I'm looking at this funny little problem involving proving the existence of an infinite number of primes of a certain form:
Prove that there are infinitely many prime numbers expressible in the form $8n+1$ where $n$ is a positive integer.
My proof goes like this:
Assume by way of contradiction that there are only finitely many of such prime numbers, say $p_1,p_2,\ldots,p_r$. Consider $p = 16p_1^4p_2^4\cdots p_r^4 +1 = (2p_1p_2 \cdots p_r)^4+1$. Recall that the congruence $x^4 \equiv -1 \mod p$ is solvable if and only if $p \equiv 1 \mod 8$. $p$ cannot be a prime of the form $8n+1$, but $p \equiv 1 \mod 8$, contradiction. Thus, there must be infinitely many prime numbers of the form $8n+1$.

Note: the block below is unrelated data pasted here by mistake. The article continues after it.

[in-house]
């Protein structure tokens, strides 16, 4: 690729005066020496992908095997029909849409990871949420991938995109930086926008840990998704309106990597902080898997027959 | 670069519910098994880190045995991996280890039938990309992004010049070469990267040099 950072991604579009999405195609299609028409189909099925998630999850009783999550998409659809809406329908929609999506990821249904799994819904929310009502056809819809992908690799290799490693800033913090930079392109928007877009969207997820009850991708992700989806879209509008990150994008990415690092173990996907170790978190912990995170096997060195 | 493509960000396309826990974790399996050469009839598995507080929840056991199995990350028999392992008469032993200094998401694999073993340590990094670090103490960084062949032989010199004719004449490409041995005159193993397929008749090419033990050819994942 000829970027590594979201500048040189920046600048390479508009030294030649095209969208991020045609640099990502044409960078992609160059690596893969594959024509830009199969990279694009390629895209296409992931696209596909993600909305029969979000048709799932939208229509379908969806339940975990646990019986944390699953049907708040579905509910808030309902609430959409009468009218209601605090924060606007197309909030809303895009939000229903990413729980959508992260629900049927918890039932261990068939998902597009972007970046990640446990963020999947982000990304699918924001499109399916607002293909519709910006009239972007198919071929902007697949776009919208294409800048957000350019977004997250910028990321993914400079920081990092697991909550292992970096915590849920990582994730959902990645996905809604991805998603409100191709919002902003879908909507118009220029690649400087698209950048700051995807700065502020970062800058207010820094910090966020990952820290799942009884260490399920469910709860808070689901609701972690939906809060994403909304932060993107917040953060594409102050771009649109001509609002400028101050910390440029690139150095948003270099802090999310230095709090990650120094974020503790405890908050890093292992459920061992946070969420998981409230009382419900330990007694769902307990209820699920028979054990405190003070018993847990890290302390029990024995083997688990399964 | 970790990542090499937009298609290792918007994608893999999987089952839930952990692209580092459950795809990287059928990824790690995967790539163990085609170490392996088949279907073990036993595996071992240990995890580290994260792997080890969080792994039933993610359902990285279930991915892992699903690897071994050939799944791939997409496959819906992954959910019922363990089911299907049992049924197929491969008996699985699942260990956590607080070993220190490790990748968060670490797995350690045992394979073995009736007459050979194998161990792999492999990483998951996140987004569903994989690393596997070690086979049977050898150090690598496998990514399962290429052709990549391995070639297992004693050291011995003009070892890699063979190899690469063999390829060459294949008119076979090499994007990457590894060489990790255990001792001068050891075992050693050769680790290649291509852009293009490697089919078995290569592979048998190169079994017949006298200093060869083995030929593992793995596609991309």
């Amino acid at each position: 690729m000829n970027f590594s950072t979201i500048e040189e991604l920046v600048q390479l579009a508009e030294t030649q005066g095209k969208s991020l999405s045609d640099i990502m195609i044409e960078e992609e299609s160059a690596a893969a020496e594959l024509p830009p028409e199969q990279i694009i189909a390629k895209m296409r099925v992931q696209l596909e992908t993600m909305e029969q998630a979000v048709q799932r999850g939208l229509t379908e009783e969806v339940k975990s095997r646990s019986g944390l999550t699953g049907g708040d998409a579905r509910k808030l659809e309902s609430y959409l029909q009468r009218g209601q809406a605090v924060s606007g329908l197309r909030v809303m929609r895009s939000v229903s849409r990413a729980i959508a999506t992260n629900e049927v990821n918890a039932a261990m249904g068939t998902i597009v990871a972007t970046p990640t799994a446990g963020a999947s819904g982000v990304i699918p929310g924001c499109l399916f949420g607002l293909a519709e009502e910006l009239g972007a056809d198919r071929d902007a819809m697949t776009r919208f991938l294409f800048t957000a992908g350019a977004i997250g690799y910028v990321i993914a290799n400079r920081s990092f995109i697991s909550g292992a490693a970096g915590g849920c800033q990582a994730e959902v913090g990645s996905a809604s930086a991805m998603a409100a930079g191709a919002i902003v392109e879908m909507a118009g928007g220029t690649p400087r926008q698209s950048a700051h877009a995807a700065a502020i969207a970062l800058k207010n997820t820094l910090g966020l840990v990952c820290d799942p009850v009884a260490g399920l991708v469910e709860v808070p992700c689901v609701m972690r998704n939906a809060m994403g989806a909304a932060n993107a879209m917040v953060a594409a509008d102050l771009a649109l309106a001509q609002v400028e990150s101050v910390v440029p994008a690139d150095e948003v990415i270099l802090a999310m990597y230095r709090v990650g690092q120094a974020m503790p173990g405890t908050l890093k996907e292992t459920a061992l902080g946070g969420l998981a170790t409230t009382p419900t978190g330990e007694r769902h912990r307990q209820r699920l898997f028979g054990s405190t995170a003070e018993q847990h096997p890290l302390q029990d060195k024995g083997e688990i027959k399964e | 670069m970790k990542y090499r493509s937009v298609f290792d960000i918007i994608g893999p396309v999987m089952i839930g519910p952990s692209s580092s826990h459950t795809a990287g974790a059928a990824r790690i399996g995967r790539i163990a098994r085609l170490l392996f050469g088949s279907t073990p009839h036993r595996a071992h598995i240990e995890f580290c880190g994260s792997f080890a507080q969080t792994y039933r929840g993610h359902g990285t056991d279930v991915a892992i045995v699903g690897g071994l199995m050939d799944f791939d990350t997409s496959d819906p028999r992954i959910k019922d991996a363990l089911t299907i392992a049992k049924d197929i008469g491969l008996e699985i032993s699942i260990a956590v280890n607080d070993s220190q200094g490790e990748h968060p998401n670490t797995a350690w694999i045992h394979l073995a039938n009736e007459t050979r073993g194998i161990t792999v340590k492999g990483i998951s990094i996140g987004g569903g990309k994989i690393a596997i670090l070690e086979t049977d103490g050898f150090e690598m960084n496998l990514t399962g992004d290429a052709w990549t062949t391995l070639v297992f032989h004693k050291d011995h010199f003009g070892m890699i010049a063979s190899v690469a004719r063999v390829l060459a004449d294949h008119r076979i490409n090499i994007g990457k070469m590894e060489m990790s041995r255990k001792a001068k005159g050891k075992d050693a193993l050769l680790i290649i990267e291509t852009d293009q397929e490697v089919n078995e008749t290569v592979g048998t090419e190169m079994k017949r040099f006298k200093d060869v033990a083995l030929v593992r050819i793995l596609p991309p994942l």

I'm not quite sure if I actually achieve a contradiction here. Can you help me clarify this?